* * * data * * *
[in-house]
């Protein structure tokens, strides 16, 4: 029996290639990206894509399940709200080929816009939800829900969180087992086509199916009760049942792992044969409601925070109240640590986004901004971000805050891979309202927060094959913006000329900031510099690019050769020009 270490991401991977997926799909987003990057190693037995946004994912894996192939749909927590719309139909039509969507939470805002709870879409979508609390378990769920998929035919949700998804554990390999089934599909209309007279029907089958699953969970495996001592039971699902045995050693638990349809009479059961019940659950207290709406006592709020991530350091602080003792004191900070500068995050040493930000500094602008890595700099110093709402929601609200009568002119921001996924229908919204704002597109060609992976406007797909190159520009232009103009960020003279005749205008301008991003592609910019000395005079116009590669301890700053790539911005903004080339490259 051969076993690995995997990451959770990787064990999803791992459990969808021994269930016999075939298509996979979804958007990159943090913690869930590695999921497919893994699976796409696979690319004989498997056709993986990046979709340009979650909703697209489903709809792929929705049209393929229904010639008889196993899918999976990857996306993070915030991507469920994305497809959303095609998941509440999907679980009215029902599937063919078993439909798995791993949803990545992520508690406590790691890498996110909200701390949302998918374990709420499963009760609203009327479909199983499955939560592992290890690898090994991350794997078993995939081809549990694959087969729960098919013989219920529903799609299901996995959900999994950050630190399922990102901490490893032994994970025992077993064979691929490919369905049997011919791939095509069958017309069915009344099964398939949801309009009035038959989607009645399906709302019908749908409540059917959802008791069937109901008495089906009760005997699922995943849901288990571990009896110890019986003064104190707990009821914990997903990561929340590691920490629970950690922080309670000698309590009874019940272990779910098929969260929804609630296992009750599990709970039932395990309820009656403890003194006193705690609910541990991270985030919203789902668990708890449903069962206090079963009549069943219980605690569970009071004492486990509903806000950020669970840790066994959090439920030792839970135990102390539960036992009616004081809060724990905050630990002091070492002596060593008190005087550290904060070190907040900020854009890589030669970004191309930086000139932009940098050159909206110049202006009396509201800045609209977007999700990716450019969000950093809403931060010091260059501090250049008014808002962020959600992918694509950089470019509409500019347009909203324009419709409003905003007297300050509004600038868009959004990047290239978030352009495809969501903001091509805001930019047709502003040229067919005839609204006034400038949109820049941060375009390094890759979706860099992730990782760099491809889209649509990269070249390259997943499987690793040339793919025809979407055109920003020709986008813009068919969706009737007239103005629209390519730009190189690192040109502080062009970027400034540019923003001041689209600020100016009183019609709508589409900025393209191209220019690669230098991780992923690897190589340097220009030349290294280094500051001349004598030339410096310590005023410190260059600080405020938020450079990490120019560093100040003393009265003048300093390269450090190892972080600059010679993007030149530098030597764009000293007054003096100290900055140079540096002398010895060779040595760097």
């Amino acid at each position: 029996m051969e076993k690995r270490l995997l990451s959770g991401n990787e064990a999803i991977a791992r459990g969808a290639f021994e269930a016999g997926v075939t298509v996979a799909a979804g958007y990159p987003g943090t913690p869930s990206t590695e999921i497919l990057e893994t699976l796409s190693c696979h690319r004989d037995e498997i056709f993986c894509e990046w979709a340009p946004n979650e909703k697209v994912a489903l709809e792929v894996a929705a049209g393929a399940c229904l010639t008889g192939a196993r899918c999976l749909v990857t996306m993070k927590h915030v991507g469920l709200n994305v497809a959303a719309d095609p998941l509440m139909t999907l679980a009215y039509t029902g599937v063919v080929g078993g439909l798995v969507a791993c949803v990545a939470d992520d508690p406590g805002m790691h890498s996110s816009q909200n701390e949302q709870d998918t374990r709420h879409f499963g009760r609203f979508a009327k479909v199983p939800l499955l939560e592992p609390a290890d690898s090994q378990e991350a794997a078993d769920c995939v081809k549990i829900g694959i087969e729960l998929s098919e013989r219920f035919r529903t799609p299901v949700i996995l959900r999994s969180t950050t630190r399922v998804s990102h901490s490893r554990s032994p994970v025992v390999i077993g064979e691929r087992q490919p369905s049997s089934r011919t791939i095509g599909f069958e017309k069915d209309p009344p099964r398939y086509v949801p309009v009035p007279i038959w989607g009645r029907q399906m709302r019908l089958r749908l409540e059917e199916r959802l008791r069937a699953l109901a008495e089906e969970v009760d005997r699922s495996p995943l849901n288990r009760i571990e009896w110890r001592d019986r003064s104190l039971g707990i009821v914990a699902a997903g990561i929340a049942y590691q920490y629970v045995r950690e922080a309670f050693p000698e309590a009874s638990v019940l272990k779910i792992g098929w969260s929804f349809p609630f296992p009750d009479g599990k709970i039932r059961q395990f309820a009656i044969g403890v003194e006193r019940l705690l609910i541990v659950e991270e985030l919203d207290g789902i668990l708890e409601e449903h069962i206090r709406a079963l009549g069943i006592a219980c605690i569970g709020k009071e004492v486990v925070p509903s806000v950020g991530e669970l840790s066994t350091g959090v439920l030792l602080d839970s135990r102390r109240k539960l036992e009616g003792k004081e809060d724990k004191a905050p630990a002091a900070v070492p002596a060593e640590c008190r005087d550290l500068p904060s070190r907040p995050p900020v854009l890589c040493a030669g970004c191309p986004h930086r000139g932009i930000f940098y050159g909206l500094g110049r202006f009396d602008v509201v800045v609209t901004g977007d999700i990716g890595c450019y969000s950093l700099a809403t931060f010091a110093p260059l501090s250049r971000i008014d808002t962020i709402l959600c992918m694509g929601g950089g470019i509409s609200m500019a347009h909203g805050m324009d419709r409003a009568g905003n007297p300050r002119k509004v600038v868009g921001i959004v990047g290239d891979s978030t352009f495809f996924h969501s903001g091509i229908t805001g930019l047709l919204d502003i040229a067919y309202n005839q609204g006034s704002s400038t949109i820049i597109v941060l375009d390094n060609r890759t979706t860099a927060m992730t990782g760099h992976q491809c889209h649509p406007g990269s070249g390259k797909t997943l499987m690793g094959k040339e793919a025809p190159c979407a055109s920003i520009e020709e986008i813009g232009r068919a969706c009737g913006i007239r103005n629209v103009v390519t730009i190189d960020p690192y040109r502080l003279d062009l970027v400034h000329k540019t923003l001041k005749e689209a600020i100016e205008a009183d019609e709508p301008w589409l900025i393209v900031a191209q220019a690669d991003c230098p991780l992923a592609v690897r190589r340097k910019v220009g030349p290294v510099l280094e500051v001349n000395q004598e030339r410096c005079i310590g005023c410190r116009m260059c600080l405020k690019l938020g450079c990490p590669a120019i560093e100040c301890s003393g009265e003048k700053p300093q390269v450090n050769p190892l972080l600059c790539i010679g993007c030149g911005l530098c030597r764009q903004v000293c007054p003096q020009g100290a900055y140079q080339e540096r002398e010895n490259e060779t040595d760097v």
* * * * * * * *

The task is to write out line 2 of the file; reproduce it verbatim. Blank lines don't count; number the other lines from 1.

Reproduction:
């Protein structure tokens, strides 16, 4: 029996290639990206894509399940709200080929816009939800829900969180087992086509199916009760049942792992044969409601925070109240640590986004901004971000805050891979309202927060094959913006000329900031510099690019050769020009 270490991401991977997926799909987003990057190693037995946004994912894996192939749909927590719309139909039509969507939470805002709870879409979508609390378990769920998929035919949700998804554990390999089934599909209309007279029907089958699953969970495996001592039971699902045995050693638990349809009479059961019940659950207290709406006592709020991530350091602080003792004191900070500068995050040493930000500094602008890595700099110093709402929601609200009568002119921001996924229908919204704002597109060609992976406007797909190159520009232009103009960020003279005749205008301008991003592609910019000395005079116009590669301890700053790539911005903004080339490259 051969076993690995995997990451959770990787064990999803791992459990969808021994269930016999075939298509996979979804958007990159943090913690869930590695999921497919893994699976796409696979690319004989498997056709993986990046979709340009979650909703697209489903709809792929929705049209393929229904010639008889196993899918999976990857996306993070915030991507469920994305497809959303095609998941509440999907679980009215029902599937063919078993439909798995791993949803990545992520508690406590790691890498996110909200701390949302998918374990709420499963009760609203009327479909199983499955939560592992290890690898090994991350794997078993995939081809549990694959087969729960098919013989219920529903799609299901996995959900999994950050630190399922990102901490490893032994994970025992077993064979691929490919369905049997011919791939095509069958017309069915009344099964398939949801309009009035038959989607009645399906709302019908749908409540059917959802008791069937109901008495089906009760005997699922995943849901288990571990009896110890019986003064104190707990009821914990997903990561929340590691920490629970950690922080309670000698309590009874019940272990779910098929969260929804609630296992009750599990709970039932395990309820009656403890003194006193705690609910541990991270985030919203789902668990708890449903069962206090079963009549069943219980605690569970009071004492486990509903806000950020669970840790066994959090439920030792839970135990102390539960036992009616004081809060724990905050630990002091070492002596060593008190005087550290904060070190907040900020854009890589030669970004191309930086000139932009940098050159909206110049202006009396509201800045609209977007999700990716450019969000950093809403931060010091260059501090250049008014808002962020959600992918694509950089470019509409500019347009909203324009419709409003905003007297300050509004600038868009959004990047290239978030352009495809969501903001091509805001930019047709502003040229067919005839609204006034400038949109820049941060375009390094890759979706860099992730990782760099491809889209649509990269070249390259997943499987690793040339793919025809979407055109920003020709986008813009068919969706009737007239103005629209390519730009190189690192040109502080062009970027400034540019923003001041689209600020100016009183019609709508589409900025393209191209220019690669230098991780992923690897190589340097220009030349290294280094500051001349004598030339410096310590005023410190260059600080405020938020450079990490120019560093100040003393009265003048300093390269450090190892972080600059010679993007030149530098030597764009000293007054003096100290900055140079540096002398010895060779040595760097």